NMMA State Advocacy Team secures victories in boating access

As state legislative sessions near their final days, boating access rights have been at risk across the United States. Lawmakers, agencies, and special interest groups across several states have attempted to regulate towed water sports, specifically wakesurfing, due to erroneous claims that the activity has a negative impact on waterway shorelines.

The NMMA State Advocacy team, alongside the Water Sports Industry Association (WSIA), and the Marine Retailers Association of the Americas (MRAA), has been engaged across a number of states, working to protect boating access and ensure that our waters may be safely shared and enjoyed for generations to come.

Following the 2022 legislative season, the team and its industry partners will continue its work educating boat owners and renters on best practices when engaging in towed water sports, including wakesurfing 200 feet from shore and in water that has a depth of at least 10 feet, as recently confirmed in a peer-reviewed study published in March.

Below is a recap of boating access legislation the industry was engaged in.

SB 281, a bill that originally made its way through the legislative process with the recreational boating industry’s model language, passed the House on the last day of the session but was not accepted by the Senate before the legislature concluded business. It is anticipated the bill’s Senate sponsors will reintroduce their bill next year, which would implement the following provisions:

  • Mandatory life jacket wear for wakesurfers and wakeboarders.
  • Prohibits wakesurfing behind a propulsion system that extends beyond swim platform.
  • Prohibits wakesurfing and wakeboarding
    • Between sunset and sunrise;
    • On a body of water smaller than 50 acres;
    • In an area less than 400 feet wide Within 200 feet of a shoreline or structures.

Georgia lawmakers did not pass HB 1460, which would have created a highly controversial definition of a “wake boat,” established a 300 foot setback for wakesurfing, and banned wake boats on four lakes in northern Georgia.

SB 187 gained broad support from the recreational boating industry as a commonsense bill that would keep boaters safe on the water by establishing a curfew for wakesurfing and wakeboarding between sunset and sunrise, in addition to putting in place safety requirements for the operating vessel.

Though the bill maintained broad support from key stakeholders across the state, SB 187 passed the Senate but ultimately stalled in the House.

Despite the robust efforts of boaters, dealers, manufacturers and trade association, Oregon passed SB 1589 making the Newberg Pool Congested Zone, a 25-mile-long section of the Willamette River, the most regulated body of water for towed water sports in the United States.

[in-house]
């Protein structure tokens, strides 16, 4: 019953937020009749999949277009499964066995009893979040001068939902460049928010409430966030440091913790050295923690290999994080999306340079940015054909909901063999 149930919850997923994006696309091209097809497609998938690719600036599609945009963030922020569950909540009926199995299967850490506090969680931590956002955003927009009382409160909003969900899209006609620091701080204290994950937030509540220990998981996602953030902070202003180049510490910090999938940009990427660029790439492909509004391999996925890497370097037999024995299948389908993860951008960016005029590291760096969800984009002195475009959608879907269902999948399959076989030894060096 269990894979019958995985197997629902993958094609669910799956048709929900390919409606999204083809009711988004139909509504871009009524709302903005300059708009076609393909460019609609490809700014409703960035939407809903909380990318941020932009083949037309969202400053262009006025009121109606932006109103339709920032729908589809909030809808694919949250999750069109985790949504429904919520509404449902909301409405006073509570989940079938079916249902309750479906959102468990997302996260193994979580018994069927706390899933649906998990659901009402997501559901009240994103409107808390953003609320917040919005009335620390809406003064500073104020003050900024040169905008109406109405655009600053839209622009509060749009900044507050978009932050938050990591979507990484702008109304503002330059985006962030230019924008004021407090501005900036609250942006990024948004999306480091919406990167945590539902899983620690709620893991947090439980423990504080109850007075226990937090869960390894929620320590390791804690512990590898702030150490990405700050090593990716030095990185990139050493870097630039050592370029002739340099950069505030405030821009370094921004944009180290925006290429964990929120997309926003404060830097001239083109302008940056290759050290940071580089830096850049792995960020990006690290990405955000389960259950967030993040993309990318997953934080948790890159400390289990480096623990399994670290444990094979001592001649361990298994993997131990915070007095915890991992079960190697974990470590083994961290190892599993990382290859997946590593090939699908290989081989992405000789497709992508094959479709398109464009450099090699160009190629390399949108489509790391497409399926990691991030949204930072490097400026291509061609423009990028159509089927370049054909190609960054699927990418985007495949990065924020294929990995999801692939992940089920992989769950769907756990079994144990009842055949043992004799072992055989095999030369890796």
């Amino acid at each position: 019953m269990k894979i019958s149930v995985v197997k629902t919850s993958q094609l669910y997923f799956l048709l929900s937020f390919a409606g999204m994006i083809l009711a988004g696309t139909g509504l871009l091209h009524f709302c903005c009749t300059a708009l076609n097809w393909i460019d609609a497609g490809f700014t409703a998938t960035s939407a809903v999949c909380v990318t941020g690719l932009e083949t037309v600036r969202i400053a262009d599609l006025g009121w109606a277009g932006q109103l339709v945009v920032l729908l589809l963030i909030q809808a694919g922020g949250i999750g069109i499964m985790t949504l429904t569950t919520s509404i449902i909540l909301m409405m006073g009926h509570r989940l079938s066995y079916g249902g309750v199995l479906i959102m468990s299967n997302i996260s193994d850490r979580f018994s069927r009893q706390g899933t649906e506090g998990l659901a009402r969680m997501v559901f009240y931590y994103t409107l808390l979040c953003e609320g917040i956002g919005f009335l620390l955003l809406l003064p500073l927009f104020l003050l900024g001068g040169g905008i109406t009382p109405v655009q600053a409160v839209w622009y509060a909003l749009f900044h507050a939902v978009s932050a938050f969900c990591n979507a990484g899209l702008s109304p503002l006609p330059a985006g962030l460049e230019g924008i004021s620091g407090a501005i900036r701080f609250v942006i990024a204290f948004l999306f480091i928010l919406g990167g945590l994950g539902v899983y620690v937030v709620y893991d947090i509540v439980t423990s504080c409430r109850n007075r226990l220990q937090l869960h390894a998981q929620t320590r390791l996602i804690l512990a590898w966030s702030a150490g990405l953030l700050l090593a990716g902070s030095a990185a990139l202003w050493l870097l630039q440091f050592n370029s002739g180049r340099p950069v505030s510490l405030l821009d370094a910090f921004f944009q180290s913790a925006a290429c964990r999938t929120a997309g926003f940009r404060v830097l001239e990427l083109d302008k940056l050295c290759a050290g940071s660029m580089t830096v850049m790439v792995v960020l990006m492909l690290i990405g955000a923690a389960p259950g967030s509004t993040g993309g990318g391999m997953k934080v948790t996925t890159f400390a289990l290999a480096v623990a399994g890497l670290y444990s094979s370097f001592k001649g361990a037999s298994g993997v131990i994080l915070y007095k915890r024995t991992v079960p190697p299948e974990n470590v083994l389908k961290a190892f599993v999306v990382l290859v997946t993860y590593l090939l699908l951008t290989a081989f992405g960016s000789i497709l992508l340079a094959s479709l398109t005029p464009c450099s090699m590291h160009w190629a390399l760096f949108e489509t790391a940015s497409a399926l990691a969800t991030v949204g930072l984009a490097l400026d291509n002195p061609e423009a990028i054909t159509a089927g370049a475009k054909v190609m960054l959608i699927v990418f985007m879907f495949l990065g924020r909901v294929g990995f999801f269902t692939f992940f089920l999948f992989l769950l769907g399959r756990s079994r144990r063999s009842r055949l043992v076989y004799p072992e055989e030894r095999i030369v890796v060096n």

SB 1589 prohibits all wakesurfing and the use of devices to enhance wakes in the zone and prohibits boats with a maximum loading weight of more than 5,500 pounds from obtaining a towed watersports motorboat certificate, which is required in the zone. All operators engaged in towed watersports in the zone also must pass a towed watersports course. These new restrictions became effective on April 15, 2022.

South Carolina
HB 3308, which was supported by the boating industry, was enacted and now requires vessels engaging in wakesurfing to stay at least 200-foot away from anchored boats, structures and persons in the water. The new law also increased the no-wake zone in 14 state lakes and a portion of the Savannah River from 50 to 100 feet.

Tennessee became the first state to enact the boating industry’s model legislation for towed water sport. HB 2223/SB 2107 which goes into effect July 1, sets the following requirements:

  • Wakesurfers and wakeboarders must wear a USCG-certified life jacket
  • Wakesurfing is prohibited behind boats with a propulsion system that extends beyond the its boarding or swim platform.
  • Prohibits wakesurfing and wakeboarding
    • Between sunset and sunrise;
    • On a body of water smaller than 50 acres;
    • On a waterway that is less than 400 wide;
    • Within 200 feet of a shoreline or in-water structures.

As we head into peak boating season, and the recreational boating industry continues to see record growth, industry stakeholders are encouraged to share resources on responsible practices on the water with their customers and audiences.

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